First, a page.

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An Integrated Genetic/Physical Genome Map for the Old World Monkey, Cercopithecus aethiops


Generating solutions




Competition III

Genome Centre(s)



Project Leader(s)

Fiscal Year Project Launched


Project Description

Many species of old and new world monkeys serve as model organisms in biomedical research. Since nonhuman primate models are genetically close to humans, they can help elucidate complex human behaviours and diseases in ways not possible using mouse and rat models. The vervet monkey (Cercopithecus aethiops, also known as the African green monkey), is a non-endangered species native to southern Africa, and is a good model for studying neurological processes.

Ken Dewar, a principal investigator at the McGill University and Genome Québec Innovation Centre, and an assistant professor in the Department of Human Genetics at McGill University, is leading An integrated genetic/physical genome map for the old world money, Cercopithecus aethiops.

This project will develop a comprehensive physical map of the genome of Cercopithecus aethiops, augmenting current knowledge based on genetic mapping (locating the position of particular genes on chromosomes), genotyping (testing for genetic variation) and pedigreed colonies (unique, specially maintained populations of vervet monkey). The project will make it possible to associate genetic markers with chromosomal positions and surrounding gene content. Researchers will be able to use the physical map resources to identify candidate genes underlying genetic processes, and to develop new markers for the detailed genetic mapping of mutations and traits of interest.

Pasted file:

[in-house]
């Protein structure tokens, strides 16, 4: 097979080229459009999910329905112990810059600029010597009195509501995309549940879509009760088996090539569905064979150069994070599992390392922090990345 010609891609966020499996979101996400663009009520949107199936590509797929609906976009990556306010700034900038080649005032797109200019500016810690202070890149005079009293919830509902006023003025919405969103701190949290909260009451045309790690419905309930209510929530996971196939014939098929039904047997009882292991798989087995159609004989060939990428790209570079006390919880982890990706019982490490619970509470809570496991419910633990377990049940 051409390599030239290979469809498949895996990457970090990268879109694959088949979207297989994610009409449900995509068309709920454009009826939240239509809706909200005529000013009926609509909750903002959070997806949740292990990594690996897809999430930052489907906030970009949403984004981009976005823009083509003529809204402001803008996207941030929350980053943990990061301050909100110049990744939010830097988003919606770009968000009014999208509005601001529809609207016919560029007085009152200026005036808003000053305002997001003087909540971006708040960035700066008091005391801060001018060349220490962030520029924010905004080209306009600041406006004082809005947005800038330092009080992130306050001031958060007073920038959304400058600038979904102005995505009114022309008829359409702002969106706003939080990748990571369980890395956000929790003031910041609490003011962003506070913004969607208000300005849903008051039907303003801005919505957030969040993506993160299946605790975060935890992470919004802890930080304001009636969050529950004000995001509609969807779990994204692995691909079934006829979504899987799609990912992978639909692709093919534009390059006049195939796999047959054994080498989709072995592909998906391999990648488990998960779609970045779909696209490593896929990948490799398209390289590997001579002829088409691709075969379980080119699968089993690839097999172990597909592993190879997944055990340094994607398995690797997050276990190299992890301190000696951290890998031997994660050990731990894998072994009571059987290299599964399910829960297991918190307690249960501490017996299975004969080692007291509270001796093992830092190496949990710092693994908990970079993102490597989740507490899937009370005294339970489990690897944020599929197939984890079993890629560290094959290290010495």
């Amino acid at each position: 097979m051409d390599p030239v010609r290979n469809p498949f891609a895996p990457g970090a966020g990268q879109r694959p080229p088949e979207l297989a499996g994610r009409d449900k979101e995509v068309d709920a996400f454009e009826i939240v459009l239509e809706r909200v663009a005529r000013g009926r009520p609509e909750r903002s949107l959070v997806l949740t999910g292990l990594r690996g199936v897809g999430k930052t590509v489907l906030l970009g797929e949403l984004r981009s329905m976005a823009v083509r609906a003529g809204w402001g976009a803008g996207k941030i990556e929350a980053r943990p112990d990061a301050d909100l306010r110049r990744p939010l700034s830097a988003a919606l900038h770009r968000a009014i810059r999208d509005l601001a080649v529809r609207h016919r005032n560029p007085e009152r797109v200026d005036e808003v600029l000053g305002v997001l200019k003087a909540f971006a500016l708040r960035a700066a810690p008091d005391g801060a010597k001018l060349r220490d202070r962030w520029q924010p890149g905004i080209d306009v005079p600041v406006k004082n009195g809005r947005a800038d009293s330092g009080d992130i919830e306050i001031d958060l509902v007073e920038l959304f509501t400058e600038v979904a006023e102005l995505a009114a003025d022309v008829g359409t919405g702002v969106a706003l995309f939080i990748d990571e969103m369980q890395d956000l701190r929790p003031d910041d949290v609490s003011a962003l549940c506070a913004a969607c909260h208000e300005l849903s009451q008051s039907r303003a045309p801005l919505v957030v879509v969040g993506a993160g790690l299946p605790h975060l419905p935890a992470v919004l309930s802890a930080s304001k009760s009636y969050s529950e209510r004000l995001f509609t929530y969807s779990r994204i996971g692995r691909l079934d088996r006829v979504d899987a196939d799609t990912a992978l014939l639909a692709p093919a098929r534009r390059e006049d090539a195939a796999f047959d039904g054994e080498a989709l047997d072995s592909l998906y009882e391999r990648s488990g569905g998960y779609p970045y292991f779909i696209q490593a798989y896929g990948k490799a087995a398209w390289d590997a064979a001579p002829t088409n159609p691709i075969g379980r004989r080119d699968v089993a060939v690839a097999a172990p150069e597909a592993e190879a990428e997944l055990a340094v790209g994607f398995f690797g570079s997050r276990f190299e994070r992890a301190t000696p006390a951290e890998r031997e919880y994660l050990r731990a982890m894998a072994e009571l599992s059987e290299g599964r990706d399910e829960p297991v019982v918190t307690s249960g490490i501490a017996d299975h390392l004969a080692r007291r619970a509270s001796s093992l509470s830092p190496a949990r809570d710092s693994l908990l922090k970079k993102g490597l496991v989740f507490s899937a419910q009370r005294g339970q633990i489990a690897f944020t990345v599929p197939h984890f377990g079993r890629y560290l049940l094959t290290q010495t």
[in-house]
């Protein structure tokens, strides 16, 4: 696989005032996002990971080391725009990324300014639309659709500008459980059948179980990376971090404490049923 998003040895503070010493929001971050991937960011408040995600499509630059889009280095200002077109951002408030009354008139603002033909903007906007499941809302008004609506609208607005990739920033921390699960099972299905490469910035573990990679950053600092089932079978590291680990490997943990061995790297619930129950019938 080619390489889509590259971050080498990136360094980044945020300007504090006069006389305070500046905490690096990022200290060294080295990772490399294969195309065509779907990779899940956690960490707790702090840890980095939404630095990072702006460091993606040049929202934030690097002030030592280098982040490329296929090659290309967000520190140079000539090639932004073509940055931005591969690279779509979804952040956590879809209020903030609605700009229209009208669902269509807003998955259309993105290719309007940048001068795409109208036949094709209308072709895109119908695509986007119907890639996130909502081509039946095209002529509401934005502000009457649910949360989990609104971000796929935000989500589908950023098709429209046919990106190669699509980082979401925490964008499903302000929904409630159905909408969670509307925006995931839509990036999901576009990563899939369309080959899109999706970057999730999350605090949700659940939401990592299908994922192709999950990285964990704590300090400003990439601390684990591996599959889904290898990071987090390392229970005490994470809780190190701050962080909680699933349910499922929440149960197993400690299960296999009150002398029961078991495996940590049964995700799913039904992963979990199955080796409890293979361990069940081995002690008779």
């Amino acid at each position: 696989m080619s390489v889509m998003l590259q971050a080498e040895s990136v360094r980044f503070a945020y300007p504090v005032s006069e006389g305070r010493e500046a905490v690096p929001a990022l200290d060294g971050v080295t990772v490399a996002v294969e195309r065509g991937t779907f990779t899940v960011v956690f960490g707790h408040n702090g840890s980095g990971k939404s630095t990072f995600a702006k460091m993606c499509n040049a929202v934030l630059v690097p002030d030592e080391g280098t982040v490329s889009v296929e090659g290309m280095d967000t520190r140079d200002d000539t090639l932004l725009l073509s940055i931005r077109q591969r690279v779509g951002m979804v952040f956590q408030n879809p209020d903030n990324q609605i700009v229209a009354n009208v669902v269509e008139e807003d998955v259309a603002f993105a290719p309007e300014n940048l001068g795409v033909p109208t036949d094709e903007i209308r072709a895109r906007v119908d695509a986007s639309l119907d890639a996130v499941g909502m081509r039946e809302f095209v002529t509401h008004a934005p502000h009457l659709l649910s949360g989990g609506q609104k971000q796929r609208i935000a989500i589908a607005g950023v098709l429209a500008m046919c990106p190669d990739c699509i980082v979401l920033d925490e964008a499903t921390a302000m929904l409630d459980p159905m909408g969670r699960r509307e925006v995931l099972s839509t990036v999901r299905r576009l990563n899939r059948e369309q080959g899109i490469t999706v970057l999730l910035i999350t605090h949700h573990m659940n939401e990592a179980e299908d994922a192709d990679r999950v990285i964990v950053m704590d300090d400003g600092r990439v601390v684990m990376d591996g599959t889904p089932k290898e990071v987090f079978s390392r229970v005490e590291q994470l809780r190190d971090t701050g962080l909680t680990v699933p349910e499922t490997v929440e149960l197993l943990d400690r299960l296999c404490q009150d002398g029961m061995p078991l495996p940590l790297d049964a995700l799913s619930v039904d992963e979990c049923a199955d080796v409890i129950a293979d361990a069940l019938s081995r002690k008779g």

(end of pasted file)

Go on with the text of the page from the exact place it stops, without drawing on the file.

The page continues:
Dewar’s project will be used to improve the understanding of complex processes such as neuro-development and neuro-degradation as well as human conditions such as Parkinson’s and substance abuse. By comparing the vervet genome map to genome maps of human, chimpanzee, and the rhesus monkey, the project will also identify areas displaying genome rearrangements, to aid in our understanding of the mechanisms contributing to genome evolution.

The development of techniques for this project will position Canadian researchers to carry out similar genomic studies for other plants and animals of medical, agricultural and evolutionary importance. The project will post data on several mammalian and primate comparative genomics internet portals in the United States and will disseminate primary data in the Genbank repository of the US National Center for Biotechnology Information.